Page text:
In its Medical Device User Fee Amendments performance goals and procedures for fiscal years 2018 through 2022, FDA reports the average total time to decision goal for Original PMA and Panel Track Supplement submissions will decrease from 320 days in Fiscal Years 2016 through 2018 to 290 days for submissions received in FY 2020 through 2022. For 510(k) submissions, the goal decreases from 124 to 108 days.

"The user fee program is intended to bring more predictability and consistency into the review process," says Trunzo. "Getting a predictable review in timely manner is a theme built into the user fee program."

The agency is seeking comments on the draft guidance, Expansion of the Abbreviated 510(k) Program: Demonstrating Substantial Equivalence through Performance Criteria, until July 11. The guidance's intent is to streamline the "substantial equivalence" analysis required for 510(k) submission.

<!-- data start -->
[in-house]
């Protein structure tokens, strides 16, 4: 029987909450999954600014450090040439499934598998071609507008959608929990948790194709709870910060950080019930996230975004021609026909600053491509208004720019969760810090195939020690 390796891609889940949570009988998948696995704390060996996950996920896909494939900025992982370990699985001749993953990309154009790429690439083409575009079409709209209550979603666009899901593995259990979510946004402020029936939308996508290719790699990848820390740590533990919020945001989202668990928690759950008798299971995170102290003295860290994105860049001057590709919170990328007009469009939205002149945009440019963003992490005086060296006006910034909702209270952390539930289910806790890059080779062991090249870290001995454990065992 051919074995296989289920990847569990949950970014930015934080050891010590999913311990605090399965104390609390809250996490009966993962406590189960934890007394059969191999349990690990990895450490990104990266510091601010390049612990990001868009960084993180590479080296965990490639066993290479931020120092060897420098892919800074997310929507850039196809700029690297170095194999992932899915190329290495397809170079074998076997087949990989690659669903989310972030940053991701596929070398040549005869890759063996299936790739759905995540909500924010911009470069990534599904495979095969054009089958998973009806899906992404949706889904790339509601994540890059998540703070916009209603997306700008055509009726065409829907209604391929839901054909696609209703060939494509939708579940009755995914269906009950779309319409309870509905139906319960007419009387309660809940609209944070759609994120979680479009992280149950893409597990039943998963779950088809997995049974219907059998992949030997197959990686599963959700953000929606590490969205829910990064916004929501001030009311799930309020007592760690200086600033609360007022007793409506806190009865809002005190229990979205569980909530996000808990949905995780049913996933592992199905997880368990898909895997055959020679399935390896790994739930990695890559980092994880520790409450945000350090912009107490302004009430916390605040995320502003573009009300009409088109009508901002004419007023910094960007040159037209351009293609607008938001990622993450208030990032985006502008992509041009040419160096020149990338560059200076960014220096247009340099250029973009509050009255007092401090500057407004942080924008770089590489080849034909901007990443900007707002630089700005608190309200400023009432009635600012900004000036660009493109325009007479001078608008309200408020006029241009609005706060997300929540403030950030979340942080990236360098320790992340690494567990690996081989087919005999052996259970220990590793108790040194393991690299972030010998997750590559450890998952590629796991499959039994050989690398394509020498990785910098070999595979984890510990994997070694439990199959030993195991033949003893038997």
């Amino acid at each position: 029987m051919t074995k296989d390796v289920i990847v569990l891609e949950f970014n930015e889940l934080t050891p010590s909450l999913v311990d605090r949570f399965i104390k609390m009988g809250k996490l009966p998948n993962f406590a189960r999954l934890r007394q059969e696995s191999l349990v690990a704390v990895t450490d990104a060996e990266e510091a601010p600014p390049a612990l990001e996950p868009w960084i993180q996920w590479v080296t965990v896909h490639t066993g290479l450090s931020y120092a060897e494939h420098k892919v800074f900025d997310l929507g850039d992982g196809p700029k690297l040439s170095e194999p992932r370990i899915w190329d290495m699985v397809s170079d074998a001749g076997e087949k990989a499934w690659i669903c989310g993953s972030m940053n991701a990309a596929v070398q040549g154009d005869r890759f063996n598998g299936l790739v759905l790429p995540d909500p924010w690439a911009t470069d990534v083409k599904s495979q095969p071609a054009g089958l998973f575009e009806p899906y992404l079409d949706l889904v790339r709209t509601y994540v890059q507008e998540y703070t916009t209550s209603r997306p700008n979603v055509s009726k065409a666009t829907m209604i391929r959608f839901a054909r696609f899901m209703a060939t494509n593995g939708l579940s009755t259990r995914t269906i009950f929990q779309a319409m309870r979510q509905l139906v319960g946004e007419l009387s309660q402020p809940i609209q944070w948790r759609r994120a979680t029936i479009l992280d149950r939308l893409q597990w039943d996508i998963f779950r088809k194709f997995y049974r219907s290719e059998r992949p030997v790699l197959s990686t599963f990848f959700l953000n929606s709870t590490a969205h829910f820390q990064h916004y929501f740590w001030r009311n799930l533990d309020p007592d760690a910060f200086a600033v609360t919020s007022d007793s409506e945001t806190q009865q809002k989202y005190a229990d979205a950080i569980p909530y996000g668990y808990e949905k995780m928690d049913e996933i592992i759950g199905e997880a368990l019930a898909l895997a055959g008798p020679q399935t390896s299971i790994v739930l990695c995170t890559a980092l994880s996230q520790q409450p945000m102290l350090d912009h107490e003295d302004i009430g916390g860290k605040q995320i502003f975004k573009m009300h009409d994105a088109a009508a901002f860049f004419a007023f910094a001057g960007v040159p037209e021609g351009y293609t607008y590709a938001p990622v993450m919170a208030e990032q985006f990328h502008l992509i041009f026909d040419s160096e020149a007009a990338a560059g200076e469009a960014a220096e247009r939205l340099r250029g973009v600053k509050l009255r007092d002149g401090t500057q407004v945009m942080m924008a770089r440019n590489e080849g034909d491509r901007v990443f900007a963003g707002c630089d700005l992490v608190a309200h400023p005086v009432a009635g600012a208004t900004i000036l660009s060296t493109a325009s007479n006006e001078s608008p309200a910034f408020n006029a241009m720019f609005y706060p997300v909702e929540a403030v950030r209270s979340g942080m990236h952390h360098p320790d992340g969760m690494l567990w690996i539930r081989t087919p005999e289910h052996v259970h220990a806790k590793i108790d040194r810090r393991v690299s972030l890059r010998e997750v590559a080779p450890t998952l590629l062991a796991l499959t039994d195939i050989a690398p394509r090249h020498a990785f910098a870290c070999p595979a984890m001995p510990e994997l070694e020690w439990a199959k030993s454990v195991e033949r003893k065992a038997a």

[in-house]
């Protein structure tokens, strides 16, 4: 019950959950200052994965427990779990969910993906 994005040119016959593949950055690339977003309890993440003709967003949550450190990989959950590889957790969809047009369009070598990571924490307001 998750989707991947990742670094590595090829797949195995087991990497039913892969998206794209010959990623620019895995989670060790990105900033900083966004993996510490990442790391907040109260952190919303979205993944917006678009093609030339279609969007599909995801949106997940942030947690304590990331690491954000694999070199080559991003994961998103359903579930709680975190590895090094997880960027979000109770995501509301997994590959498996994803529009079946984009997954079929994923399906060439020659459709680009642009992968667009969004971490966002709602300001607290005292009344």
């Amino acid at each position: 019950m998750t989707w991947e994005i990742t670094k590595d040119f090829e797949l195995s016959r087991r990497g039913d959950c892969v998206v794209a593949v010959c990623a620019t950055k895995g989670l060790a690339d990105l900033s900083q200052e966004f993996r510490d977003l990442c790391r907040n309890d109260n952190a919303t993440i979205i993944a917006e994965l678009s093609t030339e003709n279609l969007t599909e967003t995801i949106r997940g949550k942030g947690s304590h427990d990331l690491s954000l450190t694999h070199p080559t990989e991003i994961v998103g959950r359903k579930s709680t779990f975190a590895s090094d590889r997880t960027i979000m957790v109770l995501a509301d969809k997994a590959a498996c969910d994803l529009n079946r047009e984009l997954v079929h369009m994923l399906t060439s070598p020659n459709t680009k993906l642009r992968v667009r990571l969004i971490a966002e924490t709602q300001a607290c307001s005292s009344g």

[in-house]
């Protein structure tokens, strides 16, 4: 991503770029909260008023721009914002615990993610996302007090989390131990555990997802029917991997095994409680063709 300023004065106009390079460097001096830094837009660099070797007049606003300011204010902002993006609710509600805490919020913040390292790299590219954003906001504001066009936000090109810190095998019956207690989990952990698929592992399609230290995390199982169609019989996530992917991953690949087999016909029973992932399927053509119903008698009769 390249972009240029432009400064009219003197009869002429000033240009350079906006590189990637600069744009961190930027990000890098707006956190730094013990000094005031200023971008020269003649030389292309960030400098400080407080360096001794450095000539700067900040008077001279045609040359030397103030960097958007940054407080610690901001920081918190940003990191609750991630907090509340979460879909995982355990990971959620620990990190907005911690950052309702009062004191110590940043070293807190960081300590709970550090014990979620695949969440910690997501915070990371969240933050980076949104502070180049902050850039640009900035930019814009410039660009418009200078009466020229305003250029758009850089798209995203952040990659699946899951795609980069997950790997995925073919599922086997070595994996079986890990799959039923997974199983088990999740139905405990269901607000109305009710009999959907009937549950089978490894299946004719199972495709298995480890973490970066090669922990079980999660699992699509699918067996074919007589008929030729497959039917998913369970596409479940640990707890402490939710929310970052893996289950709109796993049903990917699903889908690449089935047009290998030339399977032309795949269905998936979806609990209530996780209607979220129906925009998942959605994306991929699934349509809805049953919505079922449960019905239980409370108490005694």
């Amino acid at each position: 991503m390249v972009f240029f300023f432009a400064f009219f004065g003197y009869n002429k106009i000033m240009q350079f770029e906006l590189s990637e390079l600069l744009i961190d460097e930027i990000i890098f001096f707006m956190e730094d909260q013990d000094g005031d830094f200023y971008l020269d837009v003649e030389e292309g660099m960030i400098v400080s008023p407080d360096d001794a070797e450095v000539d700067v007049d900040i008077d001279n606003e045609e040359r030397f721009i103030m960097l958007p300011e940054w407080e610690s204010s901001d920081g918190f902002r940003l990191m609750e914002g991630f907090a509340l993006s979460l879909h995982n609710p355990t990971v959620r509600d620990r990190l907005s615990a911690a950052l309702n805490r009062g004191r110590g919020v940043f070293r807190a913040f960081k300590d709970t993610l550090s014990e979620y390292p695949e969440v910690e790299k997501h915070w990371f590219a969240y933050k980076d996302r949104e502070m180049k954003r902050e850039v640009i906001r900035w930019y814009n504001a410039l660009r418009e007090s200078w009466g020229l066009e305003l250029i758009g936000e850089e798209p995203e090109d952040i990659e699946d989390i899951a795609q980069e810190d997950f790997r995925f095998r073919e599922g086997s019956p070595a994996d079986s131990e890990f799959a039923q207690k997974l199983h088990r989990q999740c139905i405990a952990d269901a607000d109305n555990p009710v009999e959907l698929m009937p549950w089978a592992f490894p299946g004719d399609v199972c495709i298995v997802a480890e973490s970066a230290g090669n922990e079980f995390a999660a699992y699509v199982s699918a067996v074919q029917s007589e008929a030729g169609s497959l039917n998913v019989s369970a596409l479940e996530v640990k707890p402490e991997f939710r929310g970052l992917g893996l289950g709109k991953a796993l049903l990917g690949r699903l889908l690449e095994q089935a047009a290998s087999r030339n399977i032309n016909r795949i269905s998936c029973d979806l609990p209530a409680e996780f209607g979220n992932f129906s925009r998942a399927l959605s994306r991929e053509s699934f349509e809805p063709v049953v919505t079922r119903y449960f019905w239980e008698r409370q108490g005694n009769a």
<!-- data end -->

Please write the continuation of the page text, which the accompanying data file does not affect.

FDA's Software Precertification (PreCert) Pilot Program, launched last year, aims to streamline pre- and postmarket obligations for software regulated as a medical device. "Our goal is to create a program that is aligned with how products are being developed and how quickly they come to market, as well as one that's aligned internationally with other regulators," FDA associate director for digital health Bakul Patel told MD+DI in August 2017. "This is about creating a new paradigm."

The diabetes space has also realized FDA support. On September 28, 2016, FDA approved the first hybrid closed-loop system, aka an artificial pancreas—Medtronic's MiniMed 670G. In a press release, FDA said it's working with diabetes leaders to advance artificial pancreas development.